As with Diderot in the original story, I was caught off-guard by a question that I have heard before but do not consider central to the spirit of the presentation itself, and like Diderot, right after the session I thought of a better answer. To be honest, Diderot thought of one perfect answer (hence his use of "wit" rather than "spirit"), whereas I thought of one and then another and another as I brooded over this a bit.
The question was a bit surprising because it came from a fellow professor with decades of teaching experience who has used many of the same resources I described, in many of the same ways. He said, however, that the National Geographic's use of "entertaining and educational" for such giant-map programs was not supported by evidence, and he asked whether I had set up pre- and post-program surveys to document the educational benefit in terms of student learning on specific learning standards.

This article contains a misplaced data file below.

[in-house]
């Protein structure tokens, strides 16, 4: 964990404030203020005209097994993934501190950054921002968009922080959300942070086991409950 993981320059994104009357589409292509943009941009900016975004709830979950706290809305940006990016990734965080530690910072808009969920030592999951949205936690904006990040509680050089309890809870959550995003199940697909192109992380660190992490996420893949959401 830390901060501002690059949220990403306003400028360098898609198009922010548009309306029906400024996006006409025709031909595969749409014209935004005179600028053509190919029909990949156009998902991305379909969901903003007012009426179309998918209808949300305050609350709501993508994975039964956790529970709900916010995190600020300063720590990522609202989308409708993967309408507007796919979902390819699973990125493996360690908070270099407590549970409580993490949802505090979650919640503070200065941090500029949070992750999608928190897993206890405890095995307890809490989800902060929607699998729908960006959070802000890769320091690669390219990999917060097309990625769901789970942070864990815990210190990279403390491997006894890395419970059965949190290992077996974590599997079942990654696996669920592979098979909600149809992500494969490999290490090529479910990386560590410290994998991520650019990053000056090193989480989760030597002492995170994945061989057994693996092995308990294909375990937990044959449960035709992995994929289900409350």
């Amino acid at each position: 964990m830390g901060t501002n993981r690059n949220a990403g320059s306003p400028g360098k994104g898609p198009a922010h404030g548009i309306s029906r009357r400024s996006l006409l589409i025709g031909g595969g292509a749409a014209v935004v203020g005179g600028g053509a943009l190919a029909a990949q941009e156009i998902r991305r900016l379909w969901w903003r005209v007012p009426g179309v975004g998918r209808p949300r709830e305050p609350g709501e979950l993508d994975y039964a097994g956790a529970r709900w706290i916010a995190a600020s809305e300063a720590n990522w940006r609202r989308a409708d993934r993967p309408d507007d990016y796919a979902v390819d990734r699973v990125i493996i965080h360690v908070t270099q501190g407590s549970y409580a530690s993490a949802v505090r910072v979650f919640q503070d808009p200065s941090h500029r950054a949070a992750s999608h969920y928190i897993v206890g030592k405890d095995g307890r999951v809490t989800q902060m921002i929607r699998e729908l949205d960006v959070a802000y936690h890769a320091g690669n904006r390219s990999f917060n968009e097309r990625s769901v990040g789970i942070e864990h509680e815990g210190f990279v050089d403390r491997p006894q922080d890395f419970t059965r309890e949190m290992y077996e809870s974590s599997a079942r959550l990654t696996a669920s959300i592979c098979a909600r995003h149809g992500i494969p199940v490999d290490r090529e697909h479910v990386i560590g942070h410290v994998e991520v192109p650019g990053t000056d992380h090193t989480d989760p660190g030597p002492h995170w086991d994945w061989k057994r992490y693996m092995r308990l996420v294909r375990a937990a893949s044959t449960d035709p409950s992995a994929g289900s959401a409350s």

My reply was to sputter a bit and eventually to mention a few ways in which we had done some of this kind of "assessment," but not to make clear why this is exactly the wrong question. So here are a few stairway replies:
1. Like the questioner, I am a tenured full professor of geography. That is all the validation my lessons need. This does not mean everything I teach is equally successful, but it does mean that I have been thoroughly vetted by my peers and I am able to discern what is working and what is not. We need to have more faith in the educational process. In fact, such standards are themselves only valid to the extent that qualified scholars have developed them.
2. Teachers -- excellent teachers -- keep requesting this program. As recently as the day before my presentation, they were explaining exactly why it was effective and what kinds of lessons their students were drawing from it.